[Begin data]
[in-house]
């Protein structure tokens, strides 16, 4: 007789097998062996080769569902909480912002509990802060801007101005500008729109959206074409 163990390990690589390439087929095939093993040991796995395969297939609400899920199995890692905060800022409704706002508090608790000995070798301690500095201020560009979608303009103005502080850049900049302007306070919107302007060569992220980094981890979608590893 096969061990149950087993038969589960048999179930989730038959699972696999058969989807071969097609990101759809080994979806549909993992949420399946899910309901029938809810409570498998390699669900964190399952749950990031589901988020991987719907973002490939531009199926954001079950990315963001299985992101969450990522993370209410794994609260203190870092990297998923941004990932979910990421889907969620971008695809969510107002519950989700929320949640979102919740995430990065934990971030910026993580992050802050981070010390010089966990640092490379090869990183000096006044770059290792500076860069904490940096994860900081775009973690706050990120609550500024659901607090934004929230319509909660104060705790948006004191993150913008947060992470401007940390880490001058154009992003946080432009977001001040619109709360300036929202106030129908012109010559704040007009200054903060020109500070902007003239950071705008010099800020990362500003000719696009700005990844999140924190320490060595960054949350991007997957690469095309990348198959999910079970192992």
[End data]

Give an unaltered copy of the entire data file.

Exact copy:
[in-house]
């Protein structure tokens, strides 16, 4: 007789097998062996080769569902909480912002509990802060801007101005500008729109959206074409 163990390990690589390439087929095939093993040991796995395969297939609400899920199995890692905060800022409704706002508090608790000995070798301690500095201020560009979608303009103005502080850049900049302007306070919107302007060569992220980094981890979608590893 096969061990149950087993038969589960048999179930989730038959699972696999058969989807071969097609990101759809080994979806549909993992949420399946899910309901029938809810409570498998390699669900964190399952749950990031589901988020991987719907973002490939531009199926954001079950990315963001299985992101969450990522993370209410794994609260203190870092990297998923941004990932979910990421889907969620971008695809969510107002519950989700929320949640979102919740995430990065934990971030910026993580992050802050981070010390010089966990640092490379090869990183000096006044770059290792500076860069904490940096994860900081775009973690706050990120609550500024659901607090934004929230319509909660104060705790948006004191993150913008947060992470401007940390880490001058154009992003946080432009977001001040619109709360300036929202106030129908012109010559704040007009200054903060020109500070902007003239950071705008010099800020990362500003000719696009700005990844999140924190320490060595960054949350991007997957690469095309990348198959999910079970192992």